Among EU member states, migration policy is increasingly framed by guidelines at the European level. However, before addressing current European initiatives on migration control, it is necessary to clarify the different ways in which individual member states currently deal with illegal residence. We shall concentrate on areas where conditions differ strongly between individual countries.
Registration and inspection of all citizens
Only people who can be identified and assigned to a country of origin can be deported.
Illegal residence is conditional upon, and influenced by, the nature and extent of previous immigration. In northern and western Europe, many states experienced high levels of immigration in the second half of the 20th century, due to colonial immigration or recruitment programmes for migrant workers. They thus have large numbers of residents with an immigrant background who can offer a foothold to irregular migrants. By contrast, countries like the Baltic states have hardly any established immigrant groups whose experience and support new immigrants could rely on.
Current admission policy
Current admission policy determines the legal options for immigration. Anyone who can enter a country legally, for example as a migrant worker or family member with a view to gaining permanent residency status, has no need to consider an illegal route. Thus the United Kingdom is in this sense more open to labour migration than Germany and offers more legal alternatives. Temporary programmes, such as for seasonal employment, which exist in many countries, have a twofold effect. Opportunities to take up temporary employment lead to more people working legally in sectors such as agriculture and tourism. However, there is a shift towards illegality when immigrants continue to work after the limited visa has expired. Infringement of legal conditions under which a person may work with a valid visa creates a grey zone in which the migrants can indeed move about in public in the same way as other regular migrants but are threatened with deportation should the circumstances of their employment be exposed.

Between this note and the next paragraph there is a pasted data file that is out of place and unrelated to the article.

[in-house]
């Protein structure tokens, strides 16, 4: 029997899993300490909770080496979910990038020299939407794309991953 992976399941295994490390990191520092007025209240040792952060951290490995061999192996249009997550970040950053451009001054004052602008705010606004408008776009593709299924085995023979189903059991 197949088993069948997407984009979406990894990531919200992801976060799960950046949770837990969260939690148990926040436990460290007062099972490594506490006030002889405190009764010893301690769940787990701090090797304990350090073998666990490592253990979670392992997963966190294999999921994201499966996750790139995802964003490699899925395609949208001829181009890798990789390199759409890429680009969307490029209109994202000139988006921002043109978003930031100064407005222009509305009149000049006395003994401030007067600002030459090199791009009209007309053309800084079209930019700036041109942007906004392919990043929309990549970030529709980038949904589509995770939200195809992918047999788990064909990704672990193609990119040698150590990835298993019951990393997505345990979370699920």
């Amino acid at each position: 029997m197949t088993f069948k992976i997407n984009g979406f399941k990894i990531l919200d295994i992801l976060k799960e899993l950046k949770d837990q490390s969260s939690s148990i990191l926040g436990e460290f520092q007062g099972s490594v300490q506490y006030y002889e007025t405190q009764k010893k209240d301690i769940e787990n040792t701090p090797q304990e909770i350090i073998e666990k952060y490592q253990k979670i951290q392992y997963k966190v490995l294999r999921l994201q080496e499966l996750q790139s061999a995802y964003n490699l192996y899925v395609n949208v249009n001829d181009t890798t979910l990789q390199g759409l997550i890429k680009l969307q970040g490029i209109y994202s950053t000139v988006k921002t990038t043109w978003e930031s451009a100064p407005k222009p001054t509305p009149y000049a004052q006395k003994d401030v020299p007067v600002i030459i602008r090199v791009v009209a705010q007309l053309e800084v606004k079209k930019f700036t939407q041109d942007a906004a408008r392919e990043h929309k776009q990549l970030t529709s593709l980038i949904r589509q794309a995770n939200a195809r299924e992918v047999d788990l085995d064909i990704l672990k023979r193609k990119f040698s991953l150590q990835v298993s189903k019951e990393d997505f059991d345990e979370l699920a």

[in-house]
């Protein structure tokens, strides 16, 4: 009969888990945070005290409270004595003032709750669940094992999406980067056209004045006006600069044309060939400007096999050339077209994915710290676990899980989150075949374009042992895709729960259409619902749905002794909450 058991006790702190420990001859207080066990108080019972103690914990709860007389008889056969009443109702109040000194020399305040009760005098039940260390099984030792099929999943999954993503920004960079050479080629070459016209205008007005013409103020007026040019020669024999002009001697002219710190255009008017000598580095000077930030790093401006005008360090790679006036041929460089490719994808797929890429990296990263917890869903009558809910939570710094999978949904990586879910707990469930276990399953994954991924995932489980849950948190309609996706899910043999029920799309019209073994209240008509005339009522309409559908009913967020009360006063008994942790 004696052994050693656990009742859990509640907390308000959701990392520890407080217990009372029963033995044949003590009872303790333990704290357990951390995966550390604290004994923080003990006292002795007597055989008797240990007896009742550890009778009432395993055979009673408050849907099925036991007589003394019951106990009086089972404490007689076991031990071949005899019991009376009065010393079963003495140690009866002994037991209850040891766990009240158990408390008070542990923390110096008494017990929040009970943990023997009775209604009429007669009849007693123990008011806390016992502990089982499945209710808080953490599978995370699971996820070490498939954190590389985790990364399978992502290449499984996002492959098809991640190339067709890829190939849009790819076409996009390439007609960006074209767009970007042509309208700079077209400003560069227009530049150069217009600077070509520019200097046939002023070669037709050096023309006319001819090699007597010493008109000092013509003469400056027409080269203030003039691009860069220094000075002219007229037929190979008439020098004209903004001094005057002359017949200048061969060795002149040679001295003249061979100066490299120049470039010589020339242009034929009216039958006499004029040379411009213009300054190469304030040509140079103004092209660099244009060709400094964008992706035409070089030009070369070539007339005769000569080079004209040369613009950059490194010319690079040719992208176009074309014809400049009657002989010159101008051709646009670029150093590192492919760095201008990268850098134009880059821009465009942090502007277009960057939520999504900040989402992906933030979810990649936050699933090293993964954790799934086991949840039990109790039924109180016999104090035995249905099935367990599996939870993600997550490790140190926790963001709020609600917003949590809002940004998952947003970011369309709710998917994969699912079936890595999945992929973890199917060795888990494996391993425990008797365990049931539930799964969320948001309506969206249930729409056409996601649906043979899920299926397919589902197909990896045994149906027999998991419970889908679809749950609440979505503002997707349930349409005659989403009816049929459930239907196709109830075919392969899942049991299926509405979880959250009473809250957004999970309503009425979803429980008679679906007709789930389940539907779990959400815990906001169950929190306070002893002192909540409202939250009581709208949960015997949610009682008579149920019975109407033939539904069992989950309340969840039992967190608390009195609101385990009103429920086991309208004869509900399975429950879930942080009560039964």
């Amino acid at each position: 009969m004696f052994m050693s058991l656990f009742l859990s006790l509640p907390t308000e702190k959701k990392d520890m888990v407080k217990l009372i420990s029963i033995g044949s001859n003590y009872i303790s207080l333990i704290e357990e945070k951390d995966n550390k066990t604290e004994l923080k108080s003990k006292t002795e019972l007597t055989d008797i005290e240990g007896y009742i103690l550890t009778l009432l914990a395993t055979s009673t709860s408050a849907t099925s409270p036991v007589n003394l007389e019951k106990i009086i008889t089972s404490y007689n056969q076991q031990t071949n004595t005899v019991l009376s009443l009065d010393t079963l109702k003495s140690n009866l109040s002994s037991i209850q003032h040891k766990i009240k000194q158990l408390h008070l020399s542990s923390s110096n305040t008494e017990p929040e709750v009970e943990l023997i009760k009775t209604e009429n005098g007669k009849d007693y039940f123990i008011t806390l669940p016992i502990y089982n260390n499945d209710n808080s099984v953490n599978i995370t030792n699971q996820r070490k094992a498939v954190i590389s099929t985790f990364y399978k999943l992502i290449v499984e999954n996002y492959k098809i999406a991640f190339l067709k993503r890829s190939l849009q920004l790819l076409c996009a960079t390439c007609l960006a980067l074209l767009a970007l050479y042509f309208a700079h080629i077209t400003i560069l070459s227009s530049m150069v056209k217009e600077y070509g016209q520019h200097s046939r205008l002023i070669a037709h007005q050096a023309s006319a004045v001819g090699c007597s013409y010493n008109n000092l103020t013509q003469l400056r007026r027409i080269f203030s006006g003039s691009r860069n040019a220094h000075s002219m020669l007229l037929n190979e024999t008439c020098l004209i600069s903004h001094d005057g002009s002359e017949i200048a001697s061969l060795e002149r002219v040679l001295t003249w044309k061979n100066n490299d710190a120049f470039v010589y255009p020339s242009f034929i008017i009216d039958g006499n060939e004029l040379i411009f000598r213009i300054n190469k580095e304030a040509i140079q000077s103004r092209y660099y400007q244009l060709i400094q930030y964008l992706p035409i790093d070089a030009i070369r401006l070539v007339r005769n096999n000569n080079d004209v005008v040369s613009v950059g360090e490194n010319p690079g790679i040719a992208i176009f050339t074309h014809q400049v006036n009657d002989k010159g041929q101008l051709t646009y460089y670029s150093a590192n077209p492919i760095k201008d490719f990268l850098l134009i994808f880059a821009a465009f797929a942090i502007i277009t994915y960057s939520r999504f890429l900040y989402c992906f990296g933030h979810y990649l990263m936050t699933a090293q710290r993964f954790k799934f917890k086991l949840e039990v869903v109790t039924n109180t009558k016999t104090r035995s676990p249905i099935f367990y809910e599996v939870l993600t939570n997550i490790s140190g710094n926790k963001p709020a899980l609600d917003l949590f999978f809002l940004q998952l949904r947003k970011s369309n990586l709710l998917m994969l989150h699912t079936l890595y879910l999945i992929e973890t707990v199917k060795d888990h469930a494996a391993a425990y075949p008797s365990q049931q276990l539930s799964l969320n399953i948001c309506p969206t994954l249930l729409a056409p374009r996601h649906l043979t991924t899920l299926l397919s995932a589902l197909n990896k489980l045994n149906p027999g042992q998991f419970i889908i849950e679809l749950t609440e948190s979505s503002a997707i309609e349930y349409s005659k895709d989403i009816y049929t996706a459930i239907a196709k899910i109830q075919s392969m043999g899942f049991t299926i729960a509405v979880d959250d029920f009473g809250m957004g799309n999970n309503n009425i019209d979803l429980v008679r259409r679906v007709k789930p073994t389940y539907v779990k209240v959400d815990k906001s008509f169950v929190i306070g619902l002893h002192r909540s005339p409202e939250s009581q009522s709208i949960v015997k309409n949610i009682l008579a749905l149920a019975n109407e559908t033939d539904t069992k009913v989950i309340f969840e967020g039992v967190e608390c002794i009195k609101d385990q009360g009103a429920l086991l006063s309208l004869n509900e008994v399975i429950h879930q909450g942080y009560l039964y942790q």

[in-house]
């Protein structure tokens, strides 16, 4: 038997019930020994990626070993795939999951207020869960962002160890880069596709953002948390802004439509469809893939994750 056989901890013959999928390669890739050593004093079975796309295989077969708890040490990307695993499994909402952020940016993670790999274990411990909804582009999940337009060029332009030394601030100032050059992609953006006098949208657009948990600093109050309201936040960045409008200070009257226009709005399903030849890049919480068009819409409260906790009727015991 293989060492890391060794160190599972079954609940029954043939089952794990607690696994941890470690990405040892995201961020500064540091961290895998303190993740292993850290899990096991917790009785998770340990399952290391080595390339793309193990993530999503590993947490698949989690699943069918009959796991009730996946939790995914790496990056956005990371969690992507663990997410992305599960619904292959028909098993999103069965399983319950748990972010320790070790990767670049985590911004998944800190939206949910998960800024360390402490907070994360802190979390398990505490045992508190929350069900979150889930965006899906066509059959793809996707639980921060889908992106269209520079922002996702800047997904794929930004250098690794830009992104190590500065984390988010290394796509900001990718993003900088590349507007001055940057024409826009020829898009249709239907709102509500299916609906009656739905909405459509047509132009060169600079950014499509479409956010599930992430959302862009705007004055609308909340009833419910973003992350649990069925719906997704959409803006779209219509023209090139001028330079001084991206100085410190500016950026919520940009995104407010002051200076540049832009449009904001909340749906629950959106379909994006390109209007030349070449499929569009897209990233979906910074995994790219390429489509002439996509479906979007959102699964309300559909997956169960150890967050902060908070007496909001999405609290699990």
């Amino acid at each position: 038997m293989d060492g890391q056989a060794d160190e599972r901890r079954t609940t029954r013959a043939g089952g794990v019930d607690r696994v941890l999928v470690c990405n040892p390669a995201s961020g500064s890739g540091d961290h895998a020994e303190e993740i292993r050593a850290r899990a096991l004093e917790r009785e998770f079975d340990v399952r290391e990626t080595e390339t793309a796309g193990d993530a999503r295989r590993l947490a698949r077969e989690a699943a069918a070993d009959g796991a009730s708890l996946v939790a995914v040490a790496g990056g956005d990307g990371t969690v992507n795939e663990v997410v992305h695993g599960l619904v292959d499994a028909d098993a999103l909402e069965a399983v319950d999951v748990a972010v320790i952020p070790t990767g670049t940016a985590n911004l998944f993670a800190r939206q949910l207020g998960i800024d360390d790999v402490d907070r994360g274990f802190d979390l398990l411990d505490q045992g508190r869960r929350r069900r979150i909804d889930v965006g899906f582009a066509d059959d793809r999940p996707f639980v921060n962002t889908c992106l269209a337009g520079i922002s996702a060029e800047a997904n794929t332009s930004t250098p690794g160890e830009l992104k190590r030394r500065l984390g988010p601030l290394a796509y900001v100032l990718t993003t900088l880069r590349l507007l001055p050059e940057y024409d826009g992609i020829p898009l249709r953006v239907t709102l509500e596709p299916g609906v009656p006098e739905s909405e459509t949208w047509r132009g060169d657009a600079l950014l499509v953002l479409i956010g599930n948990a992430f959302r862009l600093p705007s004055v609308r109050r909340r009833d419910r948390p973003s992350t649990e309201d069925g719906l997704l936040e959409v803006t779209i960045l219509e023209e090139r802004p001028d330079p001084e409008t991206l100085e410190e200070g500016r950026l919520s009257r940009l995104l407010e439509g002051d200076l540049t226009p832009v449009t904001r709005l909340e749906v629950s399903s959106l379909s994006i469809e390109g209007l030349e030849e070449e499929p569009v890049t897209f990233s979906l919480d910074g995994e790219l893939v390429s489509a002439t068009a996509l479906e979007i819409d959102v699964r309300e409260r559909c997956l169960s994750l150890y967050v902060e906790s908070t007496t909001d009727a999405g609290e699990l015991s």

Due to their geographical location, the EU member states are confronted to differing degrees by illegal border crossings. EU member states in the south and east, such as Spain or Poland, share borders with poorer countries that do not belong to the European Union. They are responsible for guarding their long land and sea borders. EU countries lying at the heart of Europe only have internal borders in the Schengen area, which are principally open.
Labour market and police inspections
The possibility of exposing illegal residence through internal labour and police inspections varies greatly from one member country to another. In many EU countries the police have the authority to carry out random checks
When an irregular migrant is able to make the transition to regular residence status this is termed "regularisation" or legalisation. There are forms of more or less restrictive individual regularisation in all EU member states. Particularly in the southern European – Italy, Spain and Greece – there have repeatedly been collective regularisation programmes, in which irregular migrants who register up to a certain closing date can obtain a residence permit if they satisfy certain conditions. France, Belgium and the Netherlands have also offered regularisation programmes for aliens without residence status who have been living in the country for a long time.
Social rights for irregular migrants
Human rights apply universally and are not dependent on residence status. Claims to fundamental human rights include the right of children to a school education, access to basic medical services and legal protection. These rights also apply de jure in all member states of the European Union. The extent to which existing rights can actually be exercised varies sharply from country to country. If schools, doctors and courts check residence and cooperate – or are forced to cooperate – with the authorities responsible for detecting and deporting irregular migrants, these migrants will be deterred from exercising their rights. Germany has the most far-reaching regulations on data forwarding and cooperation with the authorities in charge of migration control (see box). In the Netherlands, access to state services for aliens without status was severely restricted in the 1990s, although schooling, medical treatment and legal protection were expressly excluded. Irrespective of residence status, inhabitants of Spain can register with the communal authorities and thereby receive access to basic medical treatment. In Greece, Sweden and Italy, too, access to medical treatment in acute emergencies is assured regardless of residence status. Hospitals need only pass on information to police if requested in the course of an investigation to do so.